How Little Women shows the different sides of feminism
By Mackenzie Gellner, Web Editor
Arguably, there is a certain stereotype associated with feminism. However, feminism as a word and a movement merely refers to gender equality, and the right to determine your own future without the confines of preconceived gender roles. In Greta Gerwig’s latest film, Little Women, the idea of feminism is explored through the characters and the choices they make to pursue their dreams.
Adapted countless times, Little Women began its life as a novel published in two volumes in 1868 and 1869 by Louisa May Alcott. At the time of writing Little Women, Alcott was already a published author, writing novels and children’s literature which quickly became successful. With this success under her belt, Alcott set out to write a semi-autobiographical account of herself and her four sisters and their childhood in Concord Massachusetts, ultimately creating Little Women.
The story follows Meg, Jo, Beth and Amy, four sisters growing up together, yet who each have completely different aspirations. Meg hopes to find the love of her life, Jo dreams of being an unwed writer, Beth prefers simplicity and the sound of her piano and Amy wants “…to be an artist in Rome and be the best painter in the world.”
Although both Jo, played by Saoirse Ronan, and Amy, played by Florence Pugh, have high career aspirations, Amy has come to terms over her limitations of being a woman during the 1800s, whereas Jo still strives to break through.
19th century limitations
Being a woman in the 1800s came with a certain societal mold you were expected to fit into. A mold which Alcott — an unwed abolitionist writer who refused to wear a corset — herself did not fit, and sought to explore through the characters of her novel.
In the film, Amy speaks to Laurie, portrayed by Timothée Chalamet, about her decision to marry a man she doesn’t truly love. Due to her stagnant career as a painter, she sees her only option as marrying a man who can financially support her and her family.
In Laurie’s confusion, he asks why she would marry for money, and she reminds him that from her perspective, marriage is an economic proposition, not just a romantic one. Marriage is one of the few opportunities provided to her to become financially stable.
Meanwhile, her older sister Jo, who is determined to make it on her own terms finds herself working as a governess while trying to pursue her writing career. Jo often finds herself writing what editors tell her will sell in order to be published and make enough money to continue. Although Amy and Jo have very similar ambitions — becoming artists successful enough to achieve financial stability — their ultimate answers to success differ as they are both reigned in by the financial and social limits placed on women during the 19th century.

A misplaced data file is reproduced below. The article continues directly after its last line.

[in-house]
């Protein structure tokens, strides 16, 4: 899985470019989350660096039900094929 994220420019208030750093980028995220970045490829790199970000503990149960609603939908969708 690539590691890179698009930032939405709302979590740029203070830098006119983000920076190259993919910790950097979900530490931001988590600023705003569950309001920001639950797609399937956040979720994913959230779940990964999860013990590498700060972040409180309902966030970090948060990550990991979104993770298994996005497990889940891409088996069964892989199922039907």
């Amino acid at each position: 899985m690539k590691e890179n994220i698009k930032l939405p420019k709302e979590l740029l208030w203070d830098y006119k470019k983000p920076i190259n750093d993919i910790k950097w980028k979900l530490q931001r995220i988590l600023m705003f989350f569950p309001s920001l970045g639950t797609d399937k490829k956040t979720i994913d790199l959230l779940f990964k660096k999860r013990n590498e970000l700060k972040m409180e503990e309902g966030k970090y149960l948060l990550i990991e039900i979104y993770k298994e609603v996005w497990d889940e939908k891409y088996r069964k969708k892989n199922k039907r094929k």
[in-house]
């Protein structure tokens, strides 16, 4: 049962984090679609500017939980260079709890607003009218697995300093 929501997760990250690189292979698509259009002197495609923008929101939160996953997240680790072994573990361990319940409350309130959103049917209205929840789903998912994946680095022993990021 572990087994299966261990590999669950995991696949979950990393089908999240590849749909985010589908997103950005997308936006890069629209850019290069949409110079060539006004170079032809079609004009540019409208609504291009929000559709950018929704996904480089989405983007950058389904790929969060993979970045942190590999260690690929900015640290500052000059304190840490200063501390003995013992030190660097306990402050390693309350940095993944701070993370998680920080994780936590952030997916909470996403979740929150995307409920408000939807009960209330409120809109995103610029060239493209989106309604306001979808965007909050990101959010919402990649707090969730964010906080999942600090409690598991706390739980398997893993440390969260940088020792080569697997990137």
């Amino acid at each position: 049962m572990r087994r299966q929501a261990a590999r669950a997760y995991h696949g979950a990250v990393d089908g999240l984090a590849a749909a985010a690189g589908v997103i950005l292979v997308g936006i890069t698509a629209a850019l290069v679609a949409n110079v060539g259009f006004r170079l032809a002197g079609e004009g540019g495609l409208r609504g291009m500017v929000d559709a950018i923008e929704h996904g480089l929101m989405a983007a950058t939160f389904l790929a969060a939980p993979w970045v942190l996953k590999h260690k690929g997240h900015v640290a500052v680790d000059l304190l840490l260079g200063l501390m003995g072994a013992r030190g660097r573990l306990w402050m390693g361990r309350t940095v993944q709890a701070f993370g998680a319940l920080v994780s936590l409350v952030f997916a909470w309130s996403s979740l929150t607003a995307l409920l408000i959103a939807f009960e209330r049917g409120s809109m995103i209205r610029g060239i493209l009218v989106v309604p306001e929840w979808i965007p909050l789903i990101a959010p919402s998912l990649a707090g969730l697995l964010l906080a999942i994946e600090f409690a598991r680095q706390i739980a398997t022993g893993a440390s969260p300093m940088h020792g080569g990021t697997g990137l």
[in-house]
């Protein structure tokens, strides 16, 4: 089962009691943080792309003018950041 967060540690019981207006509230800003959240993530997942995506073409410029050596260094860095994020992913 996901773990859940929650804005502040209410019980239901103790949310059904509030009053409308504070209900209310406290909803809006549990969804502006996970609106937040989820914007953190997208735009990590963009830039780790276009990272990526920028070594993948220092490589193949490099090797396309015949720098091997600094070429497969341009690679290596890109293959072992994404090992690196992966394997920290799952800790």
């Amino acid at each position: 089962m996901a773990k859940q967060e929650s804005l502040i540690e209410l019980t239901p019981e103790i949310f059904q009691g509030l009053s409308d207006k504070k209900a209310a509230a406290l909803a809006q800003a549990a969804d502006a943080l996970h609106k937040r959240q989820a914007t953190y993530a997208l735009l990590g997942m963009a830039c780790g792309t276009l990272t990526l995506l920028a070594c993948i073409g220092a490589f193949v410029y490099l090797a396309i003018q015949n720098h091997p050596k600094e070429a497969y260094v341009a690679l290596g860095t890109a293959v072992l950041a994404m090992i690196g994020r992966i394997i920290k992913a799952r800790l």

Even today, economic independence can be a challenge for women, as a gendered wage gap continues to prevail, and the struggles of these two sisters and the concessions they must make — looking for money in marriage, and sacrificing independence in artwork to make a profit –— continues to be a consideration for many women in their own search for economic independence.
Faces of feminism
Moments before her wedding, Meg, played by Emma Watson, asks Jo to understand that, “Just because my dreams are different than yours, doesn’t mean they are unimportant.” This line comes at an emotional moment as Jo tries to convince her older sister that she would be better off not being married, so the two of them could live their lives writing for and performing on the stage.
Although Meg has been shown to excel at acting, her dreams of being married and having her own family have been as prevalent as Jo’s dreams to become a writer. Jo is choosing her career and Meg is choosing to have a family, but both are choices they each want to make for themselves, and despite the differences, this scene perfectly exemplifies how both Jo and Meg are feminists, each in their own unique way.
Feminism has never been about burning bras and hating men, it has been about the right to make a choice. Feminism is a movement to promote the ability of women to decide what they want to do with their lives, regardless of societal expectations.
Still a reality
Although the the film is set in the past, one must consciously recognize its relevance today. No matter your gender, taking time out of your day to watch, or read Little Women will give you a perspective you didn’t even realize you needed.
Through this film, Gerwig presented feminism through a coming-of-age classic with elements of comedy and emotion which makes it highly relatable (especially if you grew up with sisters).